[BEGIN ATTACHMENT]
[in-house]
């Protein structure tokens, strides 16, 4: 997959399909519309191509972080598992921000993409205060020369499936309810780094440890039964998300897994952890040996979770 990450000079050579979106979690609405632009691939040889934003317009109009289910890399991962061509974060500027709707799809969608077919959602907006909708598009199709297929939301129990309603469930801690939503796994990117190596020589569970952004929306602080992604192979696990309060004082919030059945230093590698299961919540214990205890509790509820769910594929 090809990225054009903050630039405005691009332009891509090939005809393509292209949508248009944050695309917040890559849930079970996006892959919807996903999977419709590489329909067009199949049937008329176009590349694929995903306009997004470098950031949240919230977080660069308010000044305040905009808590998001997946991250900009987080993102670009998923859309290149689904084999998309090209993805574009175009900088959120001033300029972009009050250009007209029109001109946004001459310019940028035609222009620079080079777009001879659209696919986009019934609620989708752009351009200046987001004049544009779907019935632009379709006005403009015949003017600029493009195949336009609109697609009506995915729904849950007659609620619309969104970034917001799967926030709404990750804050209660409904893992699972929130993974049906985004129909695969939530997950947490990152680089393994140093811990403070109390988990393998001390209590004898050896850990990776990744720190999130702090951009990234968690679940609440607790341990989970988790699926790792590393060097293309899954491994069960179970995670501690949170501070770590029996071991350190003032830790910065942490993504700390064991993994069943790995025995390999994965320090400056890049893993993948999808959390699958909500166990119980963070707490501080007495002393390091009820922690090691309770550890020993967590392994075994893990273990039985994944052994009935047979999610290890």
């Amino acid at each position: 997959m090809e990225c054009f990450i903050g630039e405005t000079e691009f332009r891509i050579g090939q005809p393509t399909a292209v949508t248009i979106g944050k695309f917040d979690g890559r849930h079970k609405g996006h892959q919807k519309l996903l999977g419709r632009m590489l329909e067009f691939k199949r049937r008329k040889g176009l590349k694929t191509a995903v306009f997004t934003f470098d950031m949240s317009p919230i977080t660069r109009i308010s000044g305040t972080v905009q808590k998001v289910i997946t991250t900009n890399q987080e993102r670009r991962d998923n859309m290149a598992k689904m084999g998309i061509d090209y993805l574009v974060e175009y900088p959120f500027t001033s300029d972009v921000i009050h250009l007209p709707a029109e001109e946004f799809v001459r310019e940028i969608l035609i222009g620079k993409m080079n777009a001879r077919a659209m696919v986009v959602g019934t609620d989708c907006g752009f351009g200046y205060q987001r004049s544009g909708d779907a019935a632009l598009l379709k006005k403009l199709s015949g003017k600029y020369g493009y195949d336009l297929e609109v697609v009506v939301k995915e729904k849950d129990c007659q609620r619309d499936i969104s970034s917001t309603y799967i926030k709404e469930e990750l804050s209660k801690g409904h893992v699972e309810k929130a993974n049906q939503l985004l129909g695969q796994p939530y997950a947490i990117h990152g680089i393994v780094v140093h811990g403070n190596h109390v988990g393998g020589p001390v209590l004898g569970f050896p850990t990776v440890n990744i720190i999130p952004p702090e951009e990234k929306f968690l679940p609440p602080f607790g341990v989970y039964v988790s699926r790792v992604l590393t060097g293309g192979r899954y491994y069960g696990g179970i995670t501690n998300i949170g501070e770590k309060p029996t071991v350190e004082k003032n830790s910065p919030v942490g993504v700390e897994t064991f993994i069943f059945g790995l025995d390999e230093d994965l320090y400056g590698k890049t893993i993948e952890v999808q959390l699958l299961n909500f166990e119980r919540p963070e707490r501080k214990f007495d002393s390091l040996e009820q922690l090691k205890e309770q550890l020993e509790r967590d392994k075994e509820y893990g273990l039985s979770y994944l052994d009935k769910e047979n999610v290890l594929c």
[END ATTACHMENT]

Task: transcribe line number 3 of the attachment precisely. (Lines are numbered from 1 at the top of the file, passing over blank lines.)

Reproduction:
């Amino acid at each position: 997959m090809e990225c054009f990450i903050g630039e405005t000079e691009f332009r891509i050579g090939q005809p393509t399909a292209v949508t248009i979106g944050k695309f917040d979690g890559r849930h079970k609405g996006h892959q919807k519309l996903l999977g419709r632009m590489l329909e067009f691939k199949r049937r008329k040889g176009l590349k694929t191509a995903v306009f997004t934003f470098d950031m949240s317009p919230i977080t660069r109009i308010s000044g305040t972080v905009q808590k998001v289910i997946t991250t900009n890399q987080e993102r670009r991962d998923n859309m290149a598992k689904m084999g998309i061509d090209y993805l574009v974060e175009y900088p959120f500027t001033s300029d972009v921000i009050h250009l007209p709707a029109e001109e946004f799809v001459r310019e940028i969608l035609i222009g620079k993409m080079n777009a001879r077919a659209m696919v986009v959602g019934t609620d989708c907006g752009f351009g200046y205060q987001r004049s544009g909708d779907a019935a632009l598009l379709k006005k403009l199709s015949g003017k600029y020369g493009y195949d336009l297929e609109v697609v009506v939301k995915e729904k849950d129990c007659q609620r619309d499936i969104s970034s917001t309603y799967i926030k709404e469930e990750l804050s209660k801690g409904h893992v699972e309810k929130a993974n049906q939503l985004l129909g695969q796994p939530y997950a947490i990117h990152g680089i393994v780094v140093h811990g403070n190596h109390v988990g393998g020589p001390v209590l004898g569970f050896p850990t990776v440890n990744i720190i999130p952004p702090e951009e990234k929306f968690l679940p609440p602080f607790g341990v989970y039964v988790s699926r790792v992604l590393t060097g293309g192979r899954y491994y069960g696990g179970i995670t501690n998300i949170g501070e770590k309060p029996t071991v350190e004082k003032n830790s910065p919030v942490g993504v700390e897994t064991f993994i069943f059945g790995l025995d390999e230093d994965l320090y400056g590698k890049t893993i993948e952890v999808q959390l699958l299961n909500f166990e119980r919540p963070e707490r501080k214990f007495d002393s390091l040996e009820q922690l090691k205890e309770q550890l020993e509790r967590d392994k075994e509820y893990g273990l039985s979770y994944l052994d009935k769910e047979n999610v290890l594929c």